16.             The effect of this amendment is that the provisions contained in Part 8 of the Act relating to applications for review by the Federal Court of judicially-reviewable decisions as defined in that Part are not relevant to decisions by the Minister to order that a thing is not to be condemned as forfeited.

 

Item 10B             Subsection 485(1)

 

17.             This item inserts a reference to proposed new subsection 475(3) (new Item 10A refers) into subsection 485(1).

 

18.             The effect of this amendment is to provide that, apart from the jurisdiction provided by section 44 of the Judiciary Act 1903 (on remittal from the High Court), the Federal Court has no jurisdiction in respect of a decision of the Minister under proposed Division 13A of Part 2 of the Act to order that a thing is not to be condemned as forfeited.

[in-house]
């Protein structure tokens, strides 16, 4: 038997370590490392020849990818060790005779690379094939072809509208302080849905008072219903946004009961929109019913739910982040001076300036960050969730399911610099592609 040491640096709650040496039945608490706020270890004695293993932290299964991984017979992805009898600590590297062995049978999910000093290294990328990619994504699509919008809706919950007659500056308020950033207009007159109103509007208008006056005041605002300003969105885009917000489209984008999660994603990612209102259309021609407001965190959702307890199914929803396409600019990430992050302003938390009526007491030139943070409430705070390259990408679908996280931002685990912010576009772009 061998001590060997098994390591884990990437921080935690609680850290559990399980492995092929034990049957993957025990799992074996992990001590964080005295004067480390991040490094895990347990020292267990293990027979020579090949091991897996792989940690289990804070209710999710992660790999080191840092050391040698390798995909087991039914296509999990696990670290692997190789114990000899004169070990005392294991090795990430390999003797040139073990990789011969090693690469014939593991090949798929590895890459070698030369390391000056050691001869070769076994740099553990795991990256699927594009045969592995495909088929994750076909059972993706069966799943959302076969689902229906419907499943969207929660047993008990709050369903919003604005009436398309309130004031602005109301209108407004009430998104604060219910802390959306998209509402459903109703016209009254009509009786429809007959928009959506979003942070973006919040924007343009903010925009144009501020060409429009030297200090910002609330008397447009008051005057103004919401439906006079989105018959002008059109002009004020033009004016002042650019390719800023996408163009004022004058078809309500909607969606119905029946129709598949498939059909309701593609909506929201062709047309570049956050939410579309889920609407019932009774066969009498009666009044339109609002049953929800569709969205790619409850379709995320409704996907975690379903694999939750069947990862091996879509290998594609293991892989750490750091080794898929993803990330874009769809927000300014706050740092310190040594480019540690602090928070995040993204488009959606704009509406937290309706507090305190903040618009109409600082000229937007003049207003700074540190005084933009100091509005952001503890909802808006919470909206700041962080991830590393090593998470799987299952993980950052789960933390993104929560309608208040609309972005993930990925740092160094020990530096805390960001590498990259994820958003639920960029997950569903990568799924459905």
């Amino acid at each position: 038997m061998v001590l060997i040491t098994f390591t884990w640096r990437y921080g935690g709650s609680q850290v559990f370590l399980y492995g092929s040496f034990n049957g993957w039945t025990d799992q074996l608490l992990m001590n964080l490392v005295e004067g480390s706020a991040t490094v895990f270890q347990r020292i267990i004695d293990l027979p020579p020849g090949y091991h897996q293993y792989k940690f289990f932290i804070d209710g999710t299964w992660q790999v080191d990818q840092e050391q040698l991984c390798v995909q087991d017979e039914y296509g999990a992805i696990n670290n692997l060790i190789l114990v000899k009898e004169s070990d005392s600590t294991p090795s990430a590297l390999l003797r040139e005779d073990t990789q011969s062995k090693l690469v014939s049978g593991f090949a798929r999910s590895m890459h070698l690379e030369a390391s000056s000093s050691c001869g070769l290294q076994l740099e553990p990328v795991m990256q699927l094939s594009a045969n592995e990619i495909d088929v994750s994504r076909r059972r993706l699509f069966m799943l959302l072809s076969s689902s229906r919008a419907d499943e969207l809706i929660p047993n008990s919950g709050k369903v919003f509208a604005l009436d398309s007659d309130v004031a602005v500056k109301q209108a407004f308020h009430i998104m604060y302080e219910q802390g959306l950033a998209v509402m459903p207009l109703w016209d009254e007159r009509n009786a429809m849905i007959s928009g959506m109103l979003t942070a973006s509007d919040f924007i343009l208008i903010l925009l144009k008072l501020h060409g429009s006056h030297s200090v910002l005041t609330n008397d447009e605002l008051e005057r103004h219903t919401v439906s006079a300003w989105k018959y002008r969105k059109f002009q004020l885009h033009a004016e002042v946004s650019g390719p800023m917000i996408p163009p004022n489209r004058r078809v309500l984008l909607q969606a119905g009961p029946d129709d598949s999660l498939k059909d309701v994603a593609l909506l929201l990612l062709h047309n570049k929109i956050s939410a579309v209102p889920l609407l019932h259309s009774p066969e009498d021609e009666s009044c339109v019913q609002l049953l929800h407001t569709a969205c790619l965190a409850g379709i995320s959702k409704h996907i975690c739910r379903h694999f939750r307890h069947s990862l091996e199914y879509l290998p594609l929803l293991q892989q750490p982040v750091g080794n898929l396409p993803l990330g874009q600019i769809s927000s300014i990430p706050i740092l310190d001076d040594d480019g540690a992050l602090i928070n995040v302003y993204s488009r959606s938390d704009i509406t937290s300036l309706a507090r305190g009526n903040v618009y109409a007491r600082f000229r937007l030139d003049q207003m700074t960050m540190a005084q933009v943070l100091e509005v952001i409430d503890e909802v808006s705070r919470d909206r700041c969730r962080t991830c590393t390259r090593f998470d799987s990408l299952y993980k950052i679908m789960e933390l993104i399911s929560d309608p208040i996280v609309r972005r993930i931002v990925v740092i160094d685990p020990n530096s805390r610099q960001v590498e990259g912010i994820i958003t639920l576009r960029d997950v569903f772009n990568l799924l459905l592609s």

Amendment (13)

 

19.             This amendment inserts new items 56A, 56B and 56C after item 56 of Schedule 1 to the Bill.

 

Item 56A   Subsection 271(4) (paragraph (a) of the definition of migration proceedings )

 

20.             This item amends the definition of “migration proceedings” in existing subsection 271(4) to put beyond doubt that the evidentiary provisions contained in section 271 apply in the context of criminal proceedings under the Migration Act 1958 and certain provisions of the Crimes Act 1914 (item 56B refers).

 

Item 56B    Subsection 271(4) (subparagraph (a)(i) of the definition of migration proceedings )

 

21.             This item amends the definition of “migration proceedings” in existing subsection 271(4) to extend the application of the evidentiary provisions contained in section 271 to proceedings “in relation to an offence against” the Migration Act.